In the second Khaṇḍa Uddālaka declares to Śvetaketu, his son. “In the beginning, my dear, there was that only which is, one only, without a Second” सदेव सोम्येदमग्र आसीदेकमेवाद्वितीयम्; Here the question has been raised already in old times whether this Sat is Spirit or Matter. For we learn from the first Sūtras of the Brahma Sūtra as explained by the commentators, that the Sāṅkhyas declared the Sat to be primeval matter, called pradhāna or prakṛti in their system. But the Vedāntins identified the Sat with Brahma which is essentially spiritual. Their argument against the Sāṅkhya view is contained in the 5th. Sūtra (īkaternāśabdam). For the text quoted above continues: “It (Sat) thought, may I be many, may I grow forth It sent forth fire.” तदैक्षत बहु स्यां प्रजायेयेति तत्तेजोऽसृजत. [68|69]

The Vedāntin's argument is that 'thinking' cannot be predicated of matter which is acetana not intelligent accordingly the Sad being intelligent because it 'thought' is what we call Spirit. The argument of the Vedāntin would be unimpeachable, if the author of the Upaniṣad had distinguished Spirit and Matter in the same way as the Vedāntin did, which however he did not. For he continues: “That fire thought, may I be many, may I grow forth. It sent for the water”. तत्तेज ऐक्षत बहु स्यां प्रजायेयेति तदपोऽसृजत. And again: “Water thought, may I be many, may I grow forth. It sent forth earth (food)”: ता आप ऐक्षत बहुव्यः स्याम प्रजायेमहीति ता अन्नमसृजन्त. Now there can be no doubt that Fire, Water, and Earth, however subtile they may have been imagined by the author or the Upaniṣad, must be classed with Matter, and not with Spirit.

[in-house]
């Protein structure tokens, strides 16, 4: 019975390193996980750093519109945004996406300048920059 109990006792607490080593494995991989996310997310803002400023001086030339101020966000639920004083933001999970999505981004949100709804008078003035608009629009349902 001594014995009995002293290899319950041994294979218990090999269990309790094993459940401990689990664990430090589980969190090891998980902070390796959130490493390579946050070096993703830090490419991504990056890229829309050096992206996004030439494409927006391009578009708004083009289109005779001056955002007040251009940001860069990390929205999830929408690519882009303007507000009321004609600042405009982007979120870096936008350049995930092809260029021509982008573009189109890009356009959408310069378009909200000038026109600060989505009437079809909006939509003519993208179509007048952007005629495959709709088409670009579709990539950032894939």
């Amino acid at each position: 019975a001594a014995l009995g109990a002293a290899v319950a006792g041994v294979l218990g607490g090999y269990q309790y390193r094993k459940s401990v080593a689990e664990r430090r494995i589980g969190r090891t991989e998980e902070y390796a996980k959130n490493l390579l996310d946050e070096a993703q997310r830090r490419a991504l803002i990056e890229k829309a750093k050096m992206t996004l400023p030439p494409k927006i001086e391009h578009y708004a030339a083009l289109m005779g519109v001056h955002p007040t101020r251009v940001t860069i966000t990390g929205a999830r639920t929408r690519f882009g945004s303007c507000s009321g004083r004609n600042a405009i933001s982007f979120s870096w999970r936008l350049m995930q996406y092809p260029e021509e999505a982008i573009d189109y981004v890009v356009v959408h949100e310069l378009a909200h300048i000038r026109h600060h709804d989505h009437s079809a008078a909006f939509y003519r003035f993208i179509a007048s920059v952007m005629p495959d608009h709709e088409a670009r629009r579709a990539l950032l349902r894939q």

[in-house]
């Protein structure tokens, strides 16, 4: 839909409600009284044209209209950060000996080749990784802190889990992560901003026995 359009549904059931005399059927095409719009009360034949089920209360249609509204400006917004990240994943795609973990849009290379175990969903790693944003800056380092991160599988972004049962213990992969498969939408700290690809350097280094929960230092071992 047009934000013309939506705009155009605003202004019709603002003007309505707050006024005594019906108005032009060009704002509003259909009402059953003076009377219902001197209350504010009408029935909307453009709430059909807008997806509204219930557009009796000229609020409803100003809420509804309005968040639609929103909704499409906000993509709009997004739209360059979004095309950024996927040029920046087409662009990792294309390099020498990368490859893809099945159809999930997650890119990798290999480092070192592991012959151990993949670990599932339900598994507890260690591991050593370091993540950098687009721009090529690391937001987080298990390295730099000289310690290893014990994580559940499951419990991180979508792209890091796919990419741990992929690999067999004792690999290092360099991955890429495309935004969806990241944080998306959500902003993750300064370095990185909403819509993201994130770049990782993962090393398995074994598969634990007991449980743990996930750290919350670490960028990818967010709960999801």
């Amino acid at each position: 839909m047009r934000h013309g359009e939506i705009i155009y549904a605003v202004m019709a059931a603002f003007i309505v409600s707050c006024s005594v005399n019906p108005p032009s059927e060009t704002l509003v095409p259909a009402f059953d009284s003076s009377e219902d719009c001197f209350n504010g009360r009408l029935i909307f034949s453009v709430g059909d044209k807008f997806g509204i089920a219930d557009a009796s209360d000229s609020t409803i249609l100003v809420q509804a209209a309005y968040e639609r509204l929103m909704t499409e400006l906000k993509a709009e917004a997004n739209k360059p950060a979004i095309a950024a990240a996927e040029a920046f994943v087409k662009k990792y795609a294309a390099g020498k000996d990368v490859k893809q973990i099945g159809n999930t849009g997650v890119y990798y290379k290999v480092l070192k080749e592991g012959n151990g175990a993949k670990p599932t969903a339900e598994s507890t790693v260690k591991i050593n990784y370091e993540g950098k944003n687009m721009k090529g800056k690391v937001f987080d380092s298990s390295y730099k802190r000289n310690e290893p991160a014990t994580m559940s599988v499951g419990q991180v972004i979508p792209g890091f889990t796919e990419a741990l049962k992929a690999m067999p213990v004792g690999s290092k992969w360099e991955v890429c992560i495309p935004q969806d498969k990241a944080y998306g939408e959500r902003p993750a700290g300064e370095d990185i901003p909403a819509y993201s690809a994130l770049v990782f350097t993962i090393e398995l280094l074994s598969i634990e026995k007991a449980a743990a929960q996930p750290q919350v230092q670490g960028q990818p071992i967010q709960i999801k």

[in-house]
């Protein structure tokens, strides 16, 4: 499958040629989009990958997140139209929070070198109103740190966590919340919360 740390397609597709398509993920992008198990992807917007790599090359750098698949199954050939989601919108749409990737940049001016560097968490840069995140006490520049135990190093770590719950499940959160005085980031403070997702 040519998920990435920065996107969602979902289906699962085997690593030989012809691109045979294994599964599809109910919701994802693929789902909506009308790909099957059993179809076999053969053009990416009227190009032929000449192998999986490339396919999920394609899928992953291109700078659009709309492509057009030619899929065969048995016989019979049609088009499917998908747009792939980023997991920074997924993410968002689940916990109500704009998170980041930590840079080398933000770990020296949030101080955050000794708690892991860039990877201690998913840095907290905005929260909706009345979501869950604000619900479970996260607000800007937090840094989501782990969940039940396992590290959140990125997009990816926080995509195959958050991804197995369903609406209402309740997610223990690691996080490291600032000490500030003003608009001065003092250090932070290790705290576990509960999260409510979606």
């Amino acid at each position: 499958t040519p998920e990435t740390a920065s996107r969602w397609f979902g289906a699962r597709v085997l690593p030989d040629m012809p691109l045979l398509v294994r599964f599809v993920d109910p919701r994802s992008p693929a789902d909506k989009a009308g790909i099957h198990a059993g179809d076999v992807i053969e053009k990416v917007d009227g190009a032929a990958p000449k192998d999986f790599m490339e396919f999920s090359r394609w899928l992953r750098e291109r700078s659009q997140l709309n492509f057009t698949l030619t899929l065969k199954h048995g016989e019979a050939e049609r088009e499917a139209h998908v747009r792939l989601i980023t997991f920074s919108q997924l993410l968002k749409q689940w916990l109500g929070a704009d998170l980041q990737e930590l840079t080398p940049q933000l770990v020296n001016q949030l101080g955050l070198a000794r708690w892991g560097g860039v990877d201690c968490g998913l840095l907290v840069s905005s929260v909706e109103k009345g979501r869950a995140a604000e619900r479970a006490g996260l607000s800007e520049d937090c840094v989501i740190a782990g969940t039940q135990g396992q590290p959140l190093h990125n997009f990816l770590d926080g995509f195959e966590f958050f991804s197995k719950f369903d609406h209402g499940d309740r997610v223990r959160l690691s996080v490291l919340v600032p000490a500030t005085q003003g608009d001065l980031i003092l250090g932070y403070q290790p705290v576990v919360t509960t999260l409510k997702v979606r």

Yet they too 'thought' aīkata; and if 'thinking' did prove that the Sat is Spirit then those elements too had likewise to be considered to be Spirit. It is true that in the next Khaṇḍa the Sat is called devatā but the same designation is also given to Fire, Water and Earth. They would, therefore, at the same time be Spirit as well as Matter. This is an actual dilemma, and there is no other way out of it than to assume that in the period of the oldest Upaniṣads the distinction between Matter and Spirit had not yet clearly been grasped however difficult it may be for modern thinkers to realize such an attitude of the primitive mind.

The language of the oldest Upanishads gives evidence to the correctness of the view I have sought to establish. For those words which in [69|70] later times are used to express the idea of Spirit or of attributes of Spirit, viz. Cetanā, caitanya, cetana, ceta, cit, buddhi [2] are entirely absent from the oldest Upaniṣads. Of course there are words for 'thought', and 'thinking' as dhi, prajñā, prajñāna, vijñāna, but these were originally looked upon as functions of the mind; mana however is, according to our text, only a refined product of Earth, as will be evident from the discussion of some important parts of the same Prapāhaka, which we must now enter upon.